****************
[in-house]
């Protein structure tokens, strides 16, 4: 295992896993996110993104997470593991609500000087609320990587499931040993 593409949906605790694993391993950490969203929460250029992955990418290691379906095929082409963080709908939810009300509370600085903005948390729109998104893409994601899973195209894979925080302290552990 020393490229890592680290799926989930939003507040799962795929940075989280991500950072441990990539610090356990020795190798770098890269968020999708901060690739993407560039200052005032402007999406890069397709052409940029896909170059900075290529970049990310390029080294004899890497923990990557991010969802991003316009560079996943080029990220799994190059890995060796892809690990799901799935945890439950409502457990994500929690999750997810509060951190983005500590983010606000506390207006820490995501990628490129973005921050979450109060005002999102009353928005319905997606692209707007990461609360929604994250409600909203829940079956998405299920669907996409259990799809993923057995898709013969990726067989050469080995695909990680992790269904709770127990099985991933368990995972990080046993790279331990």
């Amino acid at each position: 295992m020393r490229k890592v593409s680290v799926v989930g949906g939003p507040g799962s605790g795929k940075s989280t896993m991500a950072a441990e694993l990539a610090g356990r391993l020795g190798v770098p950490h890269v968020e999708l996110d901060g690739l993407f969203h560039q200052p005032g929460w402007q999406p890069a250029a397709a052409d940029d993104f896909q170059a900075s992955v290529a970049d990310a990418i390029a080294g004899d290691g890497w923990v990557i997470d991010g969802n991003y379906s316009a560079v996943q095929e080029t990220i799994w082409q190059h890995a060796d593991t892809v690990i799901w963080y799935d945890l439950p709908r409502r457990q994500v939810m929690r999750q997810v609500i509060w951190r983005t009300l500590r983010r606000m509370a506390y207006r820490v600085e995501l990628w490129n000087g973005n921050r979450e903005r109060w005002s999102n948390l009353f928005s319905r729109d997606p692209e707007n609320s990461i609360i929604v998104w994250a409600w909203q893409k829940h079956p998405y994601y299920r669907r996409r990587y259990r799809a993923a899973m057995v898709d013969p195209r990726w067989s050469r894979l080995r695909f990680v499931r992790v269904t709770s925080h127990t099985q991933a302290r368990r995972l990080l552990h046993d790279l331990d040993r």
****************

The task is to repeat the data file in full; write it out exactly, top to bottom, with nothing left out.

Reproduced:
[in-house]
């Protein structure tokens, strides 16, 4: 295992896993996110993104997470593991609500000087609320990587499931040993 593409949906605790694993391993950490969203929460250029992955990418290691379906095929082409963080709908939810009300509370600085903005948390729109998104893409994601899973195209894979925080302290552990 020393490229890592680290799926989930939003507040799962795929940075989280991500950072441990990539610090356990020795190798770098890269968020999708901060690739993407560039200052005032402007999406890069397709052409940029896909170059900075290529970049990310390029080294004899890497923990990557991010969802991003316009560079996943080029990220799994190059890995060796892809690990799901799935945890439950409502457990994500929690999750997810509060951190983005500590983010606000506390207006820490995501990628490129973005921050979450109060005002999102009353928005319905997606692209707007990461609360929604994250409600909203829940079956998405299920669907996409259990799809993923057995898709013969990726067989050469080995695909990680992790269904709770127990099985991933368990995972990080046993790279331990």
């Amino acid at each position: 295992m020393r490229k890592v593409s680290v799926v989930g949906g939003p507040g799962s605790g795929k940075s989280t896993m991500a950072a441990e694993l990539a610090g356990r391993l020795g190798v770098p950490h890269v968020e999708l996110d901060g690739l993407f969203h560039q200052p005032g929460w402007q999406p890069a250029a397709a052409d940029d993104f896909q170059a900075s992955v290529a970049d990310a990418i390029a080294g004899d290691g890497w923990v990557i997470d991010g969802n991003y379906s316009a560079v996943q095929e080029t990220i799994w082409q190059h890995a060796d593991t892809v690990i799901w963080y799935d945890l439950p709908r409502r457990q994500v939810m929690r999750q997810v609500i509060w951190r983005t009300l500590r983010r606000m509370a506390y207006r820490v600085e995501l990628w490129n000087g973005n921050r979450e903005r109060w005002s999102n948390l009353f928005s319905r729109d997606p692209e707007n609320s990461i609360i929604v998104w994250a409600w909203q893409k829940h079956p998405y994601y299920r669907r996409r990587y259990r799809a993923a899973m057995v898709d013969p195209r990726w067989s050469r894979l080995r695909f990680v499931r992790v269904t709770s925080h127990t099985q991933a302290r368990r995972l990080l552990h046993d790279l331990d040993r």